The impact of the coronavirus pandemic extends beyond the sick into communities throughout the US.
In addition to major strains on the healthcare system, the stock market dropped, and millions of Americans applied for unemployment due to massive business closings.
Muslims across the country struggle to stay safe and deal with issues like job loss, supply shortages, isolation and the closing of sacred spaces.
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As the country struggled with massive infections, the impact on Black Americans manifested. To highlight layered issues involving the spread of COVID-19 and the medical, financial and faith impacts, the Muslim Wellness Foundation (MWF) in partnership with the Muslim Anti-racism Collaborative (Muslim ARC) founded the Black Muslim COVID Coalition (BMCC).
The initiative includes a consortium of organizations, activists, advocates and experts examining the pandemic, its effects on Black Muslims, and valuable planning, preparedness, and organizing during the global crisis. “We started to ask the question, ‘Who’s caring for us,’” MWF president, Kameelah Rashad told AboutIslam.
“Because we deal with Christian hegemony and privilege, we cannot assume that even Black COVID efforts are inclusive of Muslims. On the Muslim COVID-19 advocacy side, who is caring about Black people? We [must] care about ourselves. That is the place where we’re starting to organize.”
The Black Muslim COVID Coalition use an agenda of set goals to help during the COVID-19 crisis. The coalition’s mission includes:
- Disseminate accurate and timely information to bolster individual and collective health and well-being.
- Strengthen and support Black Muslim leadership
- Support optimal physical health and spiritual and emotional wellness
- Share best practices and resources to respond to community needs in all phases of the pandemic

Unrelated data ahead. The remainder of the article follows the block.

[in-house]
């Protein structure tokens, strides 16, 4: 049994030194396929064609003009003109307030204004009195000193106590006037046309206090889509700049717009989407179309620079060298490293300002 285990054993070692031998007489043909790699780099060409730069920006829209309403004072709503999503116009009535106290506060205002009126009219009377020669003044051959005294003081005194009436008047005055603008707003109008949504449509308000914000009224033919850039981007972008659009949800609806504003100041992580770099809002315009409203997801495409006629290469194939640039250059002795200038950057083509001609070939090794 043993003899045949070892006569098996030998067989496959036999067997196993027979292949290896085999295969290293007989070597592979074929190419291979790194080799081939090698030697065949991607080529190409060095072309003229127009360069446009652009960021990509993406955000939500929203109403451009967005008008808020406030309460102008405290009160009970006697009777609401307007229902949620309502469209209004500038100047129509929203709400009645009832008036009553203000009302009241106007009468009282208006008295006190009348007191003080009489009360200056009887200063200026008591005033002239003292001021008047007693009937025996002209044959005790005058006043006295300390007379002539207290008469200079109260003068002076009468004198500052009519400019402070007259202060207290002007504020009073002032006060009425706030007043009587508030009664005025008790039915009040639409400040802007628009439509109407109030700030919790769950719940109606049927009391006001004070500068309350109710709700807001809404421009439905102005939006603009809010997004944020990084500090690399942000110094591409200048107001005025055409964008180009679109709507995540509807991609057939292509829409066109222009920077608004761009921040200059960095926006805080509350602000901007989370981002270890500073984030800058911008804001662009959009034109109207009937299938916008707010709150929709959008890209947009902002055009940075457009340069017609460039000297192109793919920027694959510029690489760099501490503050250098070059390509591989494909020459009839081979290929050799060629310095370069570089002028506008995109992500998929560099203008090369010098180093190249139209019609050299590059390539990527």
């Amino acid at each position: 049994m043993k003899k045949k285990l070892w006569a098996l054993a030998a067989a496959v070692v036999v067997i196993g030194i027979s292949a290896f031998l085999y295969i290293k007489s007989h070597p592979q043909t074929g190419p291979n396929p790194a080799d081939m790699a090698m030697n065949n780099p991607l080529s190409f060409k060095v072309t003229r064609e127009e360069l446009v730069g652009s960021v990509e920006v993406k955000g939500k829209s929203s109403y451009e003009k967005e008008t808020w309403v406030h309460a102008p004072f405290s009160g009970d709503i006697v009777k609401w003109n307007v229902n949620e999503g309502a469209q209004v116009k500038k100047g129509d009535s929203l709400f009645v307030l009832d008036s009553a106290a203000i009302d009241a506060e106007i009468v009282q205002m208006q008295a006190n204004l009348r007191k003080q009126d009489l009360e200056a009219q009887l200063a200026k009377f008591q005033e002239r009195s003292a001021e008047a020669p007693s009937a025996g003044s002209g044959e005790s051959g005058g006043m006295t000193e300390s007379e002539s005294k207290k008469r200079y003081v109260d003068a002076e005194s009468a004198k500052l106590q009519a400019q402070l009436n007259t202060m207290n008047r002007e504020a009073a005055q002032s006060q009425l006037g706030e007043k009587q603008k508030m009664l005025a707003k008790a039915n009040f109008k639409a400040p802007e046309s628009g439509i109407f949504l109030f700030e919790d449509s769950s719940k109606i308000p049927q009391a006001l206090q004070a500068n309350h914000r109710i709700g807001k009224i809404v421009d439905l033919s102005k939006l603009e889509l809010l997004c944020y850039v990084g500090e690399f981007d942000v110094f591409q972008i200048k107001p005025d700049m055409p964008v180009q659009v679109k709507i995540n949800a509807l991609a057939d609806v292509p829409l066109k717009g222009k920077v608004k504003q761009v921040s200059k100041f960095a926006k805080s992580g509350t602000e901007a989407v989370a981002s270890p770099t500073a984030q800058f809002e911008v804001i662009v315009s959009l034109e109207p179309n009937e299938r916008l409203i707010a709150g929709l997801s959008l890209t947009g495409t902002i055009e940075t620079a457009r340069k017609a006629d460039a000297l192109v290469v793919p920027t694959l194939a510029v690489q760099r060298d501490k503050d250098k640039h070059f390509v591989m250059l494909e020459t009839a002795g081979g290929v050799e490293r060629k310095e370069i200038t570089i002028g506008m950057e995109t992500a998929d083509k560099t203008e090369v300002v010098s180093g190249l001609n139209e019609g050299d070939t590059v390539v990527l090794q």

The Need for Black Muslim Space
Black Muslim COVID Coalition affiliates told AboutIslam why they answered the call to rally and create a space centering Black Muslims. Muslim ARC executive director, Margari shared the organization’s motivation for working with MFW on building the BMCC with AboutIslam.
“I found the absence of Black Muslim voices in national conversations, within Muslims and Black spaces. This contrasted with the work that is happening locally, where Black Muslims [consistently support] vulnerable communities.
“There are so many people are mobilizing. We just lacked an umbrella group to weave conversations together. There was an assumption that all Muslims in America face similar issues. It seemed like we were being talked at, and few people asked us “What do you need?”
“When Dr. Kameelah Mu’Min Rashad reached out, and asked me what did I need, and what I thought Black Muslim needed, I shared my desire to address being overwhelmed and isolated and to connect our community within a community organizing framework, something which I had been trained in. I wanted to move from inaction to action, building and supporting a new space, where people like me could thrive.”
“I saw the lack of response in the communities of color around me,” coalition member Oumy Thioune told About Islam.
“Also, I saw how other communities, specifically other Muslim communities, were rallying up to get in order and mobilizing resources to their people but couldn’t say the same for mine.”
Tufts University Muslim chaplain, Abdul-Malik Merchant, explained that the coalition connected to his commitment to serve the community. “I have always been searching for opportunities to serve my community, Black Muslims, in a way that felt true to me and with people I respected and trusted.”